A new alarm, the third in a few months, certainly the most catastrophic. After the letter from the founder of Tesla, Elon Musk, who asked the artificial intelligence industry to stop and reflect and the warning from Sam Atlman, the father of ChatGpt to leave Europe - a warning he immediately returned the next day - comes the alarm raised by some industry leaders.
Specifically, 350 managers signed a letter from the nonprofit Center for AI Safety telling us that AI poses an existential threat to humanity and should be considered a social risk like pandemics and nuclear wars. Let's read better: "Mitigating the risk of extinction" posed by artificial intelligence "should be a priority together with other social risks such as pandemics and nuclear wars".
Sam Altman's Twists
Among the signatories of the letter, reports the New York Times, are the CEO of OpenAI, Sam Altman, the number one of Google DeepMind, Demis Hassabis, and the leader of Anthropic, Dario Amodei. And also Geoffrey Hinton, one of the godfathers of AI who had "resigned" from Google to have freer hands to warn the world of the risks of AI.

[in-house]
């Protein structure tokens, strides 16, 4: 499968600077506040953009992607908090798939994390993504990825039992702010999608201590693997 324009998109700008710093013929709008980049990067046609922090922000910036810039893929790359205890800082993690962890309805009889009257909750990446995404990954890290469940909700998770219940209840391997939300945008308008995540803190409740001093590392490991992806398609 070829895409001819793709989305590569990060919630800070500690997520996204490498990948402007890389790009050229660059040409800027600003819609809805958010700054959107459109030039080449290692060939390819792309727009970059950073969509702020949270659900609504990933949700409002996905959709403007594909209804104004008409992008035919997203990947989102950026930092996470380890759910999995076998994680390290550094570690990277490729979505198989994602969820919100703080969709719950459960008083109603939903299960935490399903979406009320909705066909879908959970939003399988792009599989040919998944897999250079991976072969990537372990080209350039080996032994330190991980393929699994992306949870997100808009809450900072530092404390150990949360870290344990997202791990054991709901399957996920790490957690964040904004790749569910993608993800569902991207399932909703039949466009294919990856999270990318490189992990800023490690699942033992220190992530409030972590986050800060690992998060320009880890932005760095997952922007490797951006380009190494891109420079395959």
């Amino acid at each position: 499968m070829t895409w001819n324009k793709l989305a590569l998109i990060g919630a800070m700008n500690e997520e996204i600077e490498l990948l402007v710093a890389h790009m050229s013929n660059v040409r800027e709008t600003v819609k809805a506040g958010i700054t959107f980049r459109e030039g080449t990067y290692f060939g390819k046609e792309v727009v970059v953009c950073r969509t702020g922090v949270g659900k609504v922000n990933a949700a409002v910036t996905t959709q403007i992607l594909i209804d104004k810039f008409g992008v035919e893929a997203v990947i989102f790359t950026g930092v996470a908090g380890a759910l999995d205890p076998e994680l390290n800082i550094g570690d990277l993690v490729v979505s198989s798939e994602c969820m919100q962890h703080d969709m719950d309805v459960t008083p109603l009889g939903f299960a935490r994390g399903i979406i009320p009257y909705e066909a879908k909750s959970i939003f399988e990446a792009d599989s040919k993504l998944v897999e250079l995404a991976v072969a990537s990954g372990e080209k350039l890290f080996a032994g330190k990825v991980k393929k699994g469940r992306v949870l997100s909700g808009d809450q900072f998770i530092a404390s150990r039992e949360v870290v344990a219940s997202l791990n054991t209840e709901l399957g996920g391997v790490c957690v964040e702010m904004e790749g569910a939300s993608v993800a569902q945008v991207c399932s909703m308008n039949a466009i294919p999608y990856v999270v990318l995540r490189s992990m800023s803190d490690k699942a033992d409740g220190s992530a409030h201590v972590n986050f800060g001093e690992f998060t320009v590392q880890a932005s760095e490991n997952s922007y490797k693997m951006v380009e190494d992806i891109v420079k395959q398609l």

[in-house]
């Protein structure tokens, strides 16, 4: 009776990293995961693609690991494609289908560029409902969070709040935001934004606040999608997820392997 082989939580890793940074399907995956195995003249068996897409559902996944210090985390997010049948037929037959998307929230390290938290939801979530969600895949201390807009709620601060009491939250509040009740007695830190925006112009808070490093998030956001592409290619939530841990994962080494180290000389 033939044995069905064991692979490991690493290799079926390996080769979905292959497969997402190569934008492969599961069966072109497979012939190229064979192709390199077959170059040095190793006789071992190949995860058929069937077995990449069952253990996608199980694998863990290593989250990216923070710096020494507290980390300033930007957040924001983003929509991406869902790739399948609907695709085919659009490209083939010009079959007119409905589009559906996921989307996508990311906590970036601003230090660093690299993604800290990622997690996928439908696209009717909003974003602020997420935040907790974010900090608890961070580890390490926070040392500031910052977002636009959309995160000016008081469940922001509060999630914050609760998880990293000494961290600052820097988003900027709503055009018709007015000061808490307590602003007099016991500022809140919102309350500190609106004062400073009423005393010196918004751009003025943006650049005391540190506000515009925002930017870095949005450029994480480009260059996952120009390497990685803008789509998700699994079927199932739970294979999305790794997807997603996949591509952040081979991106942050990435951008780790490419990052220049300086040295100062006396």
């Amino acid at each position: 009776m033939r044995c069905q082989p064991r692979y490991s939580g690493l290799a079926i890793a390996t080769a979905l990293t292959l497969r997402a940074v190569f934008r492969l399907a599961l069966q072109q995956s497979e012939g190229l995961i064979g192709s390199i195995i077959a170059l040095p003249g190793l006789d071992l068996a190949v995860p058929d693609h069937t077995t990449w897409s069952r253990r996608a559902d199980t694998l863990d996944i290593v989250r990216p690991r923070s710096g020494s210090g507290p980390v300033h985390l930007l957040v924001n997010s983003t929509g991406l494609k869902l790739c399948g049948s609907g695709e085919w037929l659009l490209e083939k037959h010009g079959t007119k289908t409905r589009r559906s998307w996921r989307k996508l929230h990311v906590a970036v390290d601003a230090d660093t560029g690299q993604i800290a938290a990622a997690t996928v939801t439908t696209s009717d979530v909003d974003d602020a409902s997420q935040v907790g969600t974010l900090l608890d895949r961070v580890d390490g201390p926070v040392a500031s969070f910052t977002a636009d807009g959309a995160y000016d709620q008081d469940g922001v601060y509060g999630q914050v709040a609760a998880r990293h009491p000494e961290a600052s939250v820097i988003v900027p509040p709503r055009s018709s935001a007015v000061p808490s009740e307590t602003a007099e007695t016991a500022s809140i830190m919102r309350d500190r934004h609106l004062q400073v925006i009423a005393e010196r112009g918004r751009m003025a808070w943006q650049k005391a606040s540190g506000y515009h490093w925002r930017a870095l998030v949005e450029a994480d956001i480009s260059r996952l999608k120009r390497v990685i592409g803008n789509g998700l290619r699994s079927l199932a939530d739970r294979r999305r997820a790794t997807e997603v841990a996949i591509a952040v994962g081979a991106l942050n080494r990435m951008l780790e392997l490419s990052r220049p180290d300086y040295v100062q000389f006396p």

And perhaps it would be necessary to start from the signatories to contextualize these alarms. Of all Sam Altman, the father of ChatGpt, lately is the most alarmed.
On March 29, commenting on the letter signed by Elon Musk asking for a halt to the development of chatbots, the CEO of OpenAi agreed but only with some parts. “The technical nuances are missing.” And then, he added, "it wasn't the right way to call for better safety guidelines." Last week before the US Senate he returned to the subject by comparing AI to energy and asking for an IAEA (International Atomic Energy Agency) to regulate the sector. During a tour in Europe, he later stated that OpenAi was ready to leave the European market if it does not find a "square" with EU regulations.
The knot of the big names and the monetization of AI
We recall, again to provide some background information, that in April the Italian Privacy Guarantor had blocked access to ChatGpt for two weeks asking him to respect the European law on privacy and data management. And that the Ai Act, the European directive that will govern all forms of Ai for all the states of the old continent, should be implemented shortly, in June.